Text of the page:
Dunfermline Abbey. Photo by David Dixon from Wikipedia.

Edinburgh

Edinburgh, the capital of Scotland, is a city dating back to its earliest human settlement in the Bronze Age. The city’s heart and soul is the iconic Edinburgh Castle. Perched dramatically on an extinct volcanic crag, this historical fortress has witnessed many of the pivotal events in Scotland’s turbulent history.

The city’s character is defined by its contrasting Old Town and New Town, both of which are UNESCO World Heritage Sites. The Old Town retains its medieval street plan and many Reformation-era buildings, while the New Town is an excellent example of Georgian architecture and urban planning. Edinburgh is also home to the world’s largest arts festival, the Edinburgh Festival Fringe, and hosts the renowned Edinburgh International Festival, attracting visitors and artists from all over the globe.

From the Royal Mile, leading to the Holyrood Palace, to the rugged beauty of Arthur’s Seat, Edinburgh is one of the UK’s great city destinations.

How many cities in Scotland
Edinburgh Castle. Photo by Steve Gilruth on Unsplash.

Glasgow

Glasgow, the largest city in Scotland, traces its origins back to a small rural settlement on the River Clyde. Evolving over centuries, Glasgow’s rise to prominence began in the medieval period, largely attributed to the establishment of Glasgow Cathedral, which became a pivotal religious site. The city’s growth accelerated during the Scottish Enlightenment, positioning it as a centre of intellectual and academic advancement.

The Industrial Revolution marked a defining era for Glasgow, transforming it into a powerhouse of trade and shipbuilding. The Clyde became synonymous with shipbuilding excellence, with Glasgow’s shipyards gaining global recognition. This industrial boom led to a surge in population and wealth, fostering a period of extensive urban development. The city’s landscape became adorned with grand Victorian architecture, a testament to its newfound prosperity.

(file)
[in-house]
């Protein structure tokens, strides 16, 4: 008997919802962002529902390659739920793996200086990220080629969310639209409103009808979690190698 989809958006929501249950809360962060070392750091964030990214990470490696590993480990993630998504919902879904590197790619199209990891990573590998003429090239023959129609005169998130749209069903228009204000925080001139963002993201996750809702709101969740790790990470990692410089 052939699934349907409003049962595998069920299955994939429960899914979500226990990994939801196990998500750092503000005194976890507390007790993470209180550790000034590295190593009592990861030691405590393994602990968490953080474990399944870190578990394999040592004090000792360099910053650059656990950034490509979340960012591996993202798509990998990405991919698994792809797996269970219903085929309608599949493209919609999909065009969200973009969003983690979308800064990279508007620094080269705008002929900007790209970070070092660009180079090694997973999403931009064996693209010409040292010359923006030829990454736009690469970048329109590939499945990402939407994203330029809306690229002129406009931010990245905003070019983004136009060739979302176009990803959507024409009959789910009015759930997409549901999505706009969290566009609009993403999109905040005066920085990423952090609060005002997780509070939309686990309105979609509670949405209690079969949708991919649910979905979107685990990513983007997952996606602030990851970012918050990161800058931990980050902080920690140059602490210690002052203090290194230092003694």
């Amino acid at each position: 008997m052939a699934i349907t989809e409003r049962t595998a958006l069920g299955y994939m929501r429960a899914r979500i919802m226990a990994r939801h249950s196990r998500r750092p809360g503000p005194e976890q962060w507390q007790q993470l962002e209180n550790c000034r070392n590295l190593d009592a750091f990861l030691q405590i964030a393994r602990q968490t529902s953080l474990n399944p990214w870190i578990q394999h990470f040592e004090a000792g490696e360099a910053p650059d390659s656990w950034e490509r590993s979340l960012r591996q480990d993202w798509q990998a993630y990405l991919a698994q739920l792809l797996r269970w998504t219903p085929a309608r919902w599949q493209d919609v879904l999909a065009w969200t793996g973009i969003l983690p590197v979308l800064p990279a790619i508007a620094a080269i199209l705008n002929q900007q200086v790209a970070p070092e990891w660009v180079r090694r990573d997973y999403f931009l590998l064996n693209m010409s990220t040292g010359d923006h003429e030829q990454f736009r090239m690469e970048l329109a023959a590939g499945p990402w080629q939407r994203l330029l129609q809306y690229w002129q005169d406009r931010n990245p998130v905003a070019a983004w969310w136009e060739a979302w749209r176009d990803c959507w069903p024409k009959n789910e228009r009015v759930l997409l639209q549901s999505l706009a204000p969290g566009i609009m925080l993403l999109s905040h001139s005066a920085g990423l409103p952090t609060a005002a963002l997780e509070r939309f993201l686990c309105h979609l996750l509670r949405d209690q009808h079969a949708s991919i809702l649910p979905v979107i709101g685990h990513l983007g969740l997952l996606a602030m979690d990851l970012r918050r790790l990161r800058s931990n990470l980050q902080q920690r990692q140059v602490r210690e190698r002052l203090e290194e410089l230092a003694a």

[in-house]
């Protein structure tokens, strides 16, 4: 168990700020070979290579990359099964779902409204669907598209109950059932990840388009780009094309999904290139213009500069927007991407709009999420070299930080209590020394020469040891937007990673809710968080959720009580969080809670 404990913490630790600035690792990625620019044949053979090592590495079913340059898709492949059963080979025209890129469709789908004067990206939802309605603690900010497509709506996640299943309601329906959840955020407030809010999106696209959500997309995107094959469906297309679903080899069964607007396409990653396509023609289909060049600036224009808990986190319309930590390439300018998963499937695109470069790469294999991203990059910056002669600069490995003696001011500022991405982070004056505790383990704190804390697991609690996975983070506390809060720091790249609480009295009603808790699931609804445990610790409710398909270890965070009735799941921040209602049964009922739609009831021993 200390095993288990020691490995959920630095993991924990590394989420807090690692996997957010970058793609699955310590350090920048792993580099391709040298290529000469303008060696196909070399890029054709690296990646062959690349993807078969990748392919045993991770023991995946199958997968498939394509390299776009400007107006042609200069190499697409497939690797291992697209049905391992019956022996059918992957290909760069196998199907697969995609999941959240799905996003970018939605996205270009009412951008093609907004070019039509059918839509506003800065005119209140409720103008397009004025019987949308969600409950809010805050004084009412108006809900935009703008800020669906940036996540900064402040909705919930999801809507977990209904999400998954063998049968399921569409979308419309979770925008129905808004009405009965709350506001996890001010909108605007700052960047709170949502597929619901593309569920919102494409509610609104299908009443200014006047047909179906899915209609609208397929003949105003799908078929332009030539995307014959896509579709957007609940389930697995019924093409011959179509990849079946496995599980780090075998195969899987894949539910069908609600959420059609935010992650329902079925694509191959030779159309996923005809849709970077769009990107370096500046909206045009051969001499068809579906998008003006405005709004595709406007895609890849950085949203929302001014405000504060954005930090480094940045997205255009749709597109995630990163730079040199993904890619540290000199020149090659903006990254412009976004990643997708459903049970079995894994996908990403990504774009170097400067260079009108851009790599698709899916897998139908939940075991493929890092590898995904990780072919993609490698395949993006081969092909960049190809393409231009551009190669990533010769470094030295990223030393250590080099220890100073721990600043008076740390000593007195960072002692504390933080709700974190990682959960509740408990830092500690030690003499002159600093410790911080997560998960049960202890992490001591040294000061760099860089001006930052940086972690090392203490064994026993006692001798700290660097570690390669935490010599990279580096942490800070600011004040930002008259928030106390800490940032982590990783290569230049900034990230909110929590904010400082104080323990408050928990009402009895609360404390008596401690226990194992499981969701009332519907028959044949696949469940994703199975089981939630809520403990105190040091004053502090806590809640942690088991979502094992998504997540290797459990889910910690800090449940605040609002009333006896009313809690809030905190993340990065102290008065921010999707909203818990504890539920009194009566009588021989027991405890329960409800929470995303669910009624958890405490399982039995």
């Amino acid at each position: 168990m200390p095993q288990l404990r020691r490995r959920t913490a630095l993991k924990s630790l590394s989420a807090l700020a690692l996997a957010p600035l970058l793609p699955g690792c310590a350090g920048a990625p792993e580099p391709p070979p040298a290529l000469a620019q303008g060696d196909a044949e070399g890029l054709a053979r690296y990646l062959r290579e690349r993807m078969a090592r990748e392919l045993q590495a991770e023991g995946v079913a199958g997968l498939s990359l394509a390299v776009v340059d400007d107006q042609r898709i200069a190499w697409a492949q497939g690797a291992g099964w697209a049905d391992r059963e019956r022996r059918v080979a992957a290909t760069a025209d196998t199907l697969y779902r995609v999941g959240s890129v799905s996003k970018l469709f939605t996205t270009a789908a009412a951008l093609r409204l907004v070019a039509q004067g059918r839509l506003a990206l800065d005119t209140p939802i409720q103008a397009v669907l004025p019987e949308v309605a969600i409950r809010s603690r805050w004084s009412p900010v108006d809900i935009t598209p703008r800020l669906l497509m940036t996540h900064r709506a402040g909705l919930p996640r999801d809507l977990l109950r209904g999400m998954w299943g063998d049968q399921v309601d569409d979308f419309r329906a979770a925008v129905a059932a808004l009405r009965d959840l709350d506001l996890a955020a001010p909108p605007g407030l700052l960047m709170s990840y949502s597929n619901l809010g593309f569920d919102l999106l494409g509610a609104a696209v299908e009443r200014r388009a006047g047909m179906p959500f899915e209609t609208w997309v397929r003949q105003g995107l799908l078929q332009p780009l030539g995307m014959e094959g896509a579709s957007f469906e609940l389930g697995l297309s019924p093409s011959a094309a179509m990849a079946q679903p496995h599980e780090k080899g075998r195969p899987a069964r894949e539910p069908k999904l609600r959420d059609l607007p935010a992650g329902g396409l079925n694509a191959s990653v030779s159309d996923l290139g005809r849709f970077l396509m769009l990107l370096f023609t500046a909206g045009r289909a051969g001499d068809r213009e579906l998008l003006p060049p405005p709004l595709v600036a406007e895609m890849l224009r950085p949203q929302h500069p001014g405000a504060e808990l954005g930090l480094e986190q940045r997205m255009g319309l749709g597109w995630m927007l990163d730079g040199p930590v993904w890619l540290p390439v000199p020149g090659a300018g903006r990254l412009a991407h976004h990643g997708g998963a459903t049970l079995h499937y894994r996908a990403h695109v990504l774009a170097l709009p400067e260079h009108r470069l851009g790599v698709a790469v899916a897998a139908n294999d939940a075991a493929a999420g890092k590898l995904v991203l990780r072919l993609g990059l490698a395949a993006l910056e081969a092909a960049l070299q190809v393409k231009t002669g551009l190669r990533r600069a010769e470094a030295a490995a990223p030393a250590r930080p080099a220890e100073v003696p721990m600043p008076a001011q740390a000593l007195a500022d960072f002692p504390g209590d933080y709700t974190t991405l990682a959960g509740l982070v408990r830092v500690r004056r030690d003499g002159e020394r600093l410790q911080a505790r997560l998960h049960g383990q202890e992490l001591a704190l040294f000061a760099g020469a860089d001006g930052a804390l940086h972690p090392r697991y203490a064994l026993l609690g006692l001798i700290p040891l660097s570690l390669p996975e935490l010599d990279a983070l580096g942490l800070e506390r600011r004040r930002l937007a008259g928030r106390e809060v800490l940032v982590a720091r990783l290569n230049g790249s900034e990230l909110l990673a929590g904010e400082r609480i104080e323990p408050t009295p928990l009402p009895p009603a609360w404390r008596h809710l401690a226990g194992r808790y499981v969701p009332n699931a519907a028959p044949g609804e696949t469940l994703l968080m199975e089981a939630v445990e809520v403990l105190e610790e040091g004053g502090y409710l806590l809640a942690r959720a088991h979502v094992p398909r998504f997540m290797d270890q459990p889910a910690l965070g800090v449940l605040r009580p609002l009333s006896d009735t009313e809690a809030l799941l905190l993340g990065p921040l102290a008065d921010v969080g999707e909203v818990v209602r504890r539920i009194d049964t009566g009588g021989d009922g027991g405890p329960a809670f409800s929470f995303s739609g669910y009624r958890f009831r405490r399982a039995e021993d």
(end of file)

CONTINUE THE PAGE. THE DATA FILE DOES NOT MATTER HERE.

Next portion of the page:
Today, Glasgow stands as a city proud of its industrial past while embracing the future. It’s a place of rich history, architectural marvels, and cultural diversity, attracting visitors and scholars from around the world.

Glasgow. Photo by Artur Kraft on Unsplash.

Inverness

Inverness is often hailed as the ‘Capital of the Highlands’, and with a history dating back to at least the 6th century, the city holds a distinctive place in Scottish culture. Its strategic position at the mouth of the River Ness shaped its early growth as a pivotal trading and religious hub. The city witnessed significant historical events, notably the Battle of Culloden in 1746, which was a turning point in British history.

The 19th century brought significant development with the arrival of the Caledonian Canal and the railways, enhancing Inverness’s connectivity and economic growth. The Victorian era saw the city’s expansion and modernisation. Today, the city serves as a gateway to the Highlands, offering access to Scotland’s stunning landscapes, including Loch Ness, known for the legendary Loch Ness Monster.

The River Ness. Photo by Robin Canfield on Unsplash.

Perth